Our “News Recap” articles provide a weekly summary of African and Caribbean news. They help our readers to stay informed and aware of news in different African and Caribbean countries.
This week’s News Recap headlines include:
- Zimbabwe Addressing its Controversial Foreign Company Law
- Senegal’s Casamance Receiving a Tourism Boost
- The Aftermath of Hurricane Matthew in Haiti
- Archbishop Tutu: “knowing an assisted death is [an option] can provide immeasurable comfort.”
Zimbabwe Addresses Controversial Foreign Company Law
President Robert Mugabe of Zimbabwe mentioned possible plans to alleviate the effects of a rather controversial foreign company law. The law entailed foreign companies having to hand over most of their shares to black Zimbabweans, in a bid to compensate for colonial rule. The law has been criticised for scaring off foreign investment, and in turn not helping the country’s economic situation. (BBC)
Casamance, Senegal to Receive Tourism Boosts
After France got rid of a 25-year-old travel advisory urging French citizens not to travel to Casamance, the coastal region of the country stands to benefit from an increase in tourism. After a ceasefire between the government and separatist rebels, and increased security, the beautiful beaches of Casamance can now be enjoyed by numerous holiday-goers. (BBC)
The Aftermath of Hurricane Matthew in Haiti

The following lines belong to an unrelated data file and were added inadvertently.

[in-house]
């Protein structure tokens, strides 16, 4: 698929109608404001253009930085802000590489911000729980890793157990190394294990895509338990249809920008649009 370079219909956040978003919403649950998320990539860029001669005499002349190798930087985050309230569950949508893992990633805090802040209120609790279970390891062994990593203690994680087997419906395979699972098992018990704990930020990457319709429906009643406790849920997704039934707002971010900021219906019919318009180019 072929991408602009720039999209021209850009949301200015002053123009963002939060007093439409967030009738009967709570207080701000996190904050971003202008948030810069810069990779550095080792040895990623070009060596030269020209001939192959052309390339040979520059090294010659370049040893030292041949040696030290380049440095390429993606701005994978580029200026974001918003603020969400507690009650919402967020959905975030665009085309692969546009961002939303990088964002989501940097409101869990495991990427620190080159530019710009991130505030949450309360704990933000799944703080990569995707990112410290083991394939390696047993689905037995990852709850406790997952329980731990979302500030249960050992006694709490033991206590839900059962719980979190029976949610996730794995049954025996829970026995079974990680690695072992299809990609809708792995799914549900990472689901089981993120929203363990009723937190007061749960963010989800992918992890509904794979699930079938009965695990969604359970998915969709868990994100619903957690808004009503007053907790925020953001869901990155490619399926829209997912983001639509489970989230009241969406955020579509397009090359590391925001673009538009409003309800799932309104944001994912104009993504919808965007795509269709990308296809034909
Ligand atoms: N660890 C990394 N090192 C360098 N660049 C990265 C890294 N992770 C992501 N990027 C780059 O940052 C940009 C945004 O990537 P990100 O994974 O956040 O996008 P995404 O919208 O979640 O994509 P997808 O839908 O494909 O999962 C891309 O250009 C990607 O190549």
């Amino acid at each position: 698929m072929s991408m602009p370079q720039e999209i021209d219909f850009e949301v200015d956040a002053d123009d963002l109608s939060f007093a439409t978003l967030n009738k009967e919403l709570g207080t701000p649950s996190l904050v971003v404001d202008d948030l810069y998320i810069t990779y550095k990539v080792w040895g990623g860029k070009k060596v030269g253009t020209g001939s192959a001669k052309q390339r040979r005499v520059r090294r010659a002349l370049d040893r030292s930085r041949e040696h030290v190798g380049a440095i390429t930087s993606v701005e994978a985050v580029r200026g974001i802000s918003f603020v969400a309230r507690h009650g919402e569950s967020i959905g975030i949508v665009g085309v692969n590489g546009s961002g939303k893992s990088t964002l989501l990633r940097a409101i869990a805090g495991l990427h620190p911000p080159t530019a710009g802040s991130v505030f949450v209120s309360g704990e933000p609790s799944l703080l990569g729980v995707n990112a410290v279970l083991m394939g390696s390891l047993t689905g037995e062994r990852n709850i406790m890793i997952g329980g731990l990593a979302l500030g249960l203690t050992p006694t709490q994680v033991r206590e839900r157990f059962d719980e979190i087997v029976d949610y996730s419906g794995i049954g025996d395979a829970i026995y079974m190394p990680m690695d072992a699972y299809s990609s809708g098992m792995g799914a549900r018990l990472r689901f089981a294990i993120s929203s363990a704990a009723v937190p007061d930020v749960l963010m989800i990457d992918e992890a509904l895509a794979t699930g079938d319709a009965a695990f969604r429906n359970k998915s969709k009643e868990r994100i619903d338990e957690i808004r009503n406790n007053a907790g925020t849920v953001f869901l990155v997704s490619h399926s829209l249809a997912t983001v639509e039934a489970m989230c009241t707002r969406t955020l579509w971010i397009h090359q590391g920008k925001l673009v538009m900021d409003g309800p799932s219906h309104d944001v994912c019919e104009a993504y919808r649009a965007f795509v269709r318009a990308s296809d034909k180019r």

Said to be “the most powerful Caribbean storm in a decade,” Hurricane Matthew was responsible for the death of over 300 people, the destruction of 80% of the buildings in the city of Jeremie and 30,000 houses in the Sud province. The Red Cross has reportedly, “launched an emergency appeal for $6.9m,” while “the US is sending nine military helicopters to help deliver food and water to the hardest-hit areas” (BBC). The hurricane, now classed as a Category Three storm, is heading north towards Florida where evacuation orders have been issued. (BBC)
Archbishop Desmond Tutu on Assisted Death
Following his hospitalisation last month and previous support of assisted dying, in a recent opinion article for the Washington Post, Archbishop Tutu mentioned that he has prepared for his death and does not wish to be kept alive at all costs (Tutu, 2016). He went on to recognise the factor of choice asking readers, “why should you deny others the right to make this choice?” He cites different instances where assisted death is supported and finally refers to it as a demonstration of compassion (Tutu, 2016).